Signing of N.H. Aid Plan Could End Finance Suit

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Less than one month after vetoing a similar plan, Gov. John H. Sununu of New Hampshire has signed into law a new foundation-aid program that more equitably distributes state funds to school districts that are historically dependent on the property tax.

Combined with an expected increase of $8 million to $10 million in state aid, the new program could bring to an end one of the nation's most closely watched school-finance lawsuits, Jesseman v. State of New Hampshire.

New Formula

House Bill 442, the basis for the new law, revises the foundation-aid formula and adds to the foundation program funds that are now distributed to school districts on an unequalized basis.

"It's the first major reform in school finance in New Hampshire in 40 years," said Richard H. Goodman, executive secretary of New Hampshire's associations of school boards and school administrators.epresents a realization that districts rich in property don't need much help from the state."

"There aren't many states that are going to move money from rich to poor communities," he added.

Under the new formula, developed by John Augenblick, a school-finance consultant, property-poor districts could receive as much as 50 percent of their operating costs from the state. Wealthier districts would receive less, if any, state money.

Theoretically, the average district would receive 8 percent of its funds from the state, but the amount each district receives is ultimately subject to the level at which the legislature appropriates funds for the program, according to Dean Michener, associate director of the Center for Educational Field Services, an outreach service for school districts based at the University of New Hampshire.

The state now provides only about 6 percent of the cost of precollegiate education, by far the lowest state share in the nation, and has long underfunded the existing foundation-aid program.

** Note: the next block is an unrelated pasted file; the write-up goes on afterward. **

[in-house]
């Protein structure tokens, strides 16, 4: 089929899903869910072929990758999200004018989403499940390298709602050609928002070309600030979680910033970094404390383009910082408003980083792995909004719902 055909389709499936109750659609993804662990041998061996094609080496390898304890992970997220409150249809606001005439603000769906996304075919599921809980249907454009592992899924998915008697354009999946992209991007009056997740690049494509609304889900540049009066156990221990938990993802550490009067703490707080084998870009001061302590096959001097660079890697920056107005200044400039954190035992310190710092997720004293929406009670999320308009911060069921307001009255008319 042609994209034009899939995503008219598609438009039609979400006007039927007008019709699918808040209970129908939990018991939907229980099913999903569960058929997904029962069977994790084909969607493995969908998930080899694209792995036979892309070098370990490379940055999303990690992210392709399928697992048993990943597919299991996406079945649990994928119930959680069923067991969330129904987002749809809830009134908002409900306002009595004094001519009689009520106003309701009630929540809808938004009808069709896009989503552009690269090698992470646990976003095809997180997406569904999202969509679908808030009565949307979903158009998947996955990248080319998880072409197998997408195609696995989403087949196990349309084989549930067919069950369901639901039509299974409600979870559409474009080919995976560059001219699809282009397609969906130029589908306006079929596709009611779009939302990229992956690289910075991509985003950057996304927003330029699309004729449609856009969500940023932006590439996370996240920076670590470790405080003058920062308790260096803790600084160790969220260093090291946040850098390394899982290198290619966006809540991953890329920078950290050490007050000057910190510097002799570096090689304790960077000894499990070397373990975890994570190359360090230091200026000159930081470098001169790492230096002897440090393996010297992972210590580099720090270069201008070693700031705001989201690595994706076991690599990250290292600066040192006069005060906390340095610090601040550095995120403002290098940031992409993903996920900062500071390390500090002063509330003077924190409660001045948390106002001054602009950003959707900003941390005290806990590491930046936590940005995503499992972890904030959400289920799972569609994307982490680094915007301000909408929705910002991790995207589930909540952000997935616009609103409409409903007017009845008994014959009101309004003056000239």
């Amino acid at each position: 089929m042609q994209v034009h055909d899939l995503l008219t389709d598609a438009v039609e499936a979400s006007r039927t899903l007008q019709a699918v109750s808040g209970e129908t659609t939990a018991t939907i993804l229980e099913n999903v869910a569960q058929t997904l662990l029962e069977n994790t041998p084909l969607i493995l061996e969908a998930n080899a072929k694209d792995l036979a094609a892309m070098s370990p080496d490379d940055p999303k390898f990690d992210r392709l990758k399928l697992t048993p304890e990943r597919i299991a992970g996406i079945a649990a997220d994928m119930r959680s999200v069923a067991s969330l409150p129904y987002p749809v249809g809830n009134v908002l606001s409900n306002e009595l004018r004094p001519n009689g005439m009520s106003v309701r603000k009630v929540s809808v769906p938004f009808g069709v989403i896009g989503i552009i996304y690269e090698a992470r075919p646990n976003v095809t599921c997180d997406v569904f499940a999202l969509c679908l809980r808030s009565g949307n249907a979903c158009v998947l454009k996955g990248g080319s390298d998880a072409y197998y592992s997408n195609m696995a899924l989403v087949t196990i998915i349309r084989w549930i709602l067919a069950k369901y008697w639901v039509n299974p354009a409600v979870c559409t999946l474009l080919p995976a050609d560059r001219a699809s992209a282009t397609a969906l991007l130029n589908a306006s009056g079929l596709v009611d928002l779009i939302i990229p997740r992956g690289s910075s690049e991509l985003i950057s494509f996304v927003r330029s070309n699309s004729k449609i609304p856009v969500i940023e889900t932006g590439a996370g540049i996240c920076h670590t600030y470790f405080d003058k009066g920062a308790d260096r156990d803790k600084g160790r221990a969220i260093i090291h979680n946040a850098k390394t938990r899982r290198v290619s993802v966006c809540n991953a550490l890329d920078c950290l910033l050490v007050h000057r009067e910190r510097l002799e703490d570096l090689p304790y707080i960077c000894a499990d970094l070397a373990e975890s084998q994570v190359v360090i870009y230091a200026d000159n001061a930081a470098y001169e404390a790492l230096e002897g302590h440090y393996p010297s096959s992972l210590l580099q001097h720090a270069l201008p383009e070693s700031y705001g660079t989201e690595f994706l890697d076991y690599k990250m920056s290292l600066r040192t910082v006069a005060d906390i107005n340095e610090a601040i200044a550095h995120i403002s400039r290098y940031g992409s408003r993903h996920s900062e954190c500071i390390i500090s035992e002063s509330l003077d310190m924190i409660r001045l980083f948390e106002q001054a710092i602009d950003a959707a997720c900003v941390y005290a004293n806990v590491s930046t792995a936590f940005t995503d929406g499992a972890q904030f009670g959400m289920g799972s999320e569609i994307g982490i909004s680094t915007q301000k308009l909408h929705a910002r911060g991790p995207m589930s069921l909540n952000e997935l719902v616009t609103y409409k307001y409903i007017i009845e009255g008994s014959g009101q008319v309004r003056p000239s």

Seeking Relief

Lawyers for the plaintiffs in Jesseman had indicated last month that their clients might drop the suit, which dates from October of 1981, if the new program were approved and backed with adequate funds. (See Education Week, May 1, 1985.)

The suit, which challenges the constitutionality of the state's reliance on property taxes to fund education, was brought by 7 property-poor districts and financed by another 21.

Last week, with the level of funding still uncertain, one of the lawyers said he did not know "how much enthusiasm" his clients would now have about pursuing the suit.

The lawyer, Arthur Nighswander, said the plaintiffs might claim victory, rather than carry on in the courts, noting that the new law "would not have happened if the suit hadn't been brought."

Mr. Nighswander also said that by changing the foundation-aid formula, the state has effectively undercut the plaintiffs' case. "The whole issue is now completely different," he said.

"We were protesting because the system was unconstitutional ... and now they've changed it. Constitutionally, I don't know if we're on solid ground attacking the funding if the formula is equitable."

Mr. Nighswander said the crucial issue for his clients now is how much money the legislature provides for the program. "I think most everyone is satisfied with the new formula, provided they fund it," he said.

50-Percent Increase

According to Mr. Goodman, the House has appropriated $32 million for the first year of the new program, while the Senate has set aside $20.8 million. A joint committee will try to work out a compromise in the next few weeks.

"That's at least a 50-percent increase, which for New Hampshire is a major step forward," Mr. Goodman said. "I think we finally have a vehicle the legislature likes, and I think that will encourage the legislature to provide additional funding for education. We simply haven't had a good plan until now."

Although he professed to approve of the formula change, Governor Sununu had previously vetoed similar legislation, House Bill 4, charging that it committed the state to support the foundation program at a level that would lead to new state taxes. New Hampshire has no state sales or income tax.

The Governor also objected to the inclusion in the foundation program of funds raised through a business-profits tax.

The House overrode Mr. Sununu's veto but the Senate upheld it, and the new bill was tailored to meet the Governor's objections. Funds from the business-profits tax apparently will continue to be distributed to schools, but not through the foundation formula.

The foundation program will be supported by a consolidation of three existing programs, plus New Hampshire's share of all monies raised by the new "Tri-State Megabucks" lottery, which begins July 1.

Vol. 04, Issue 38

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